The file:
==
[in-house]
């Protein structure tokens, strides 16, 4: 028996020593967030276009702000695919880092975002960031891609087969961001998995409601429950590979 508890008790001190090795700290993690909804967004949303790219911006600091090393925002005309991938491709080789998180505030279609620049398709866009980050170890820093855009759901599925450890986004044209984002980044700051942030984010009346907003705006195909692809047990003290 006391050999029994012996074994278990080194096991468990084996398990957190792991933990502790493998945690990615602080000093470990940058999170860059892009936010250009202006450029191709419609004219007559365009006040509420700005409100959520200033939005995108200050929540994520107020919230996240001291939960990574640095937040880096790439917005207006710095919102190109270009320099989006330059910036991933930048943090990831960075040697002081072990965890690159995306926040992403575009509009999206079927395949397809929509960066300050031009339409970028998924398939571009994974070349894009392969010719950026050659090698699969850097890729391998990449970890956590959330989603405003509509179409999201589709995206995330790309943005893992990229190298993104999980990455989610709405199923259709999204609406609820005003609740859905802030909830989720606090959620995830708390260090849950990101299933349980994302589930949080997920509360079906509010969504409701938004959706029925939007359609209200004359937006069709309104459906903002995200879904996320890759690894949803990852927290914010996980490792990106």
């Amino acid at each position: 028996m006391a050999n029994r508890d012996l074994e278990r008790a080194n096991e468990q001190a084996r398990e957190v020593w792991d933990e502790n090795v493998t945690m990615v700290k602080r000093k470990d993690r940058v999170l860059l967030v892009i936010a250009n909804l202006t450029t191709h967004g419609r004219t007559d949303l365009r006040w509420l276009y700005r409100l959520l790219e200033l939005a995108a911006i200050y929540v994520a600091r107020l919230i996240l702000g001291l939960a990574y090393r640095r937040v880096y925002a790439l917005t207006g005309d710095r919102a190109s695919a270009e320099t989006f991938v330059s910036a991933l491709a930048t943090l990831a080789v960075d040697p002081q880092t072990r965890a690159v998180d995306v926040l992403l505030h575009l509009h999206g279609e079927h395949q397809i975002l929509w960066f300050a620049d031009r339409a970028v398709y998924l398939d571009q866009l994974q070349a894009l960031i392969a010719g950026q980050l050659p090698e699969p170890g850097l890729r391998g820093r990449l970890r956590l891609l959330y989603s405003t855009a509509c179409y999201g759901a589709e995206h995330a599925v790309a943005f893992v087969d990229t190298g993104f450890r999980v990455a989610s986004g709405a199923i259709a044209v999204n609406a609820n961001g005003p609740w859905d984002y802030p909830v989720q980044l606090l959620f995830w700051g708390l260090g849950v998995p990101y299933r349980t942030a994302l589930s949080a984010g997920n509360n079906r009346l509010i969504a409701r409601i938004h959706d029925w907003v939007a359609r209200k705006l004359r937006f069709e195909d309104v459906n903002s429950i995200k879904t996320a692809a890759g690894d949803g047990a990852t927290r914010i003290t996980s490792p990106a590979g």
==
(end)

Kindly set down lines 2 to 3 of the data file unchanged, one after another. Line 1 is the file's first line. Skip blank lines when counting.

């Protein structure tokens, strides 16, 4: 028996020593967030276009702000695919880092975002960031891609087969961001998995409601429950590979 508890008790001190090795700290993690909804967004949303790219911006600091090393925002005309991938491709080789998180505030279609620049398709866009980050170890820093855009759901599925450890986004044209984002980044700051942030984010009346907003705006195909692809047990003290 006391050999029994012996074994278990080194096991468990084996398990957190792991933990502790493998945690990615602080000093470990940058999170860059892009936010250009202006450029191709419609004219007559365009006040509420700005409100959520200033939005995108200050929540994520107020919230996240001291939960990574640095937040880096790439917005207006710095919102190109270009320099989006330059910036991933930048943090990831960075040697002081072990965890690159995306926040992403575009509009999206079927395949397809929509960066300050031009339409970028998924398939571009994974070349894009392969010719950026050659090698699969850097890729391998990449970890956590959330989603405003509509179409999201589709995206995330790309943005893992990229190298993104999980990455989610709405199923259709999204609406609820005003609740859905802030909830989720606090959620995830708390260090849950990101299933349980994302589930949080997920509360079906509010969504409701938004959706029925939007359609209200004359937006069709309104459906903002995200879904996320890759690894949803990852927290914010996980490792990106």
């Amino acid at each position: 028996m006391a050999n029994r508890d012996l074994e278990r008790a080194n096991e468990q001190a084996r398990e957190v020593w792991d933990e502790n090795v493998t945690m990615v700290k602080r000093k470990d993690r940058v999170l860059l967030v892009i936010a250009n909804l202006t450029t191709h967004g419609r004219t007559d949303l365009r006040w509420l276009y700005r409100l959520l790219e200033l939005a995108a911006i200050y929540v994520a600091r107020l919230i996240l702000g001291l939960a990574y090393r640095r937040v880096y925002a790439l917005t207006g005309d710095r919102a190109s695919a270009e320099t989006f991938v330059s910036a991933l491709a930048t943090l990831a080789v960075d040697p002081q880092t072990r965890a690159v998180d995306v926040l992403l505030h575009l509009h999206g279609e079927h395949q397809i975002l929509w960066f300050a620049d031009r339409a970028v398709y998924l398939d571009q866009l994974q070349a894009l960031i392969a010719g950026q980050l050659p090698e699969p170890g850097l890729r391998g820093r990449l970890r956590l891609l959330y989603s405003t855009a509509c179409y999201g759901a589709e995206h995330a599925v790309a943005f893992v087969d990229t190298g993104f450890r999980v990455a989610s986004g709405a199923i259709a044209v999204n609406a609820n961001g005003p609740w859905d984002y802030p909830v989720q980044l606090l959620f995830w700051g708390l260090g849950v998995p990101y299933r349980t942030a994302l589930s949080a984010g997920n509360n079906r009346l509010i969504a409701r409601i938004h959706d029925w907003v939007a359609r209200k705006l004359r937006f069709e195909d309104v459906n903002s429950i995200k879904t996320a692809a890759g690894d949803g047990a990852t927290r914010i003290t996980s490792p990106a590979g």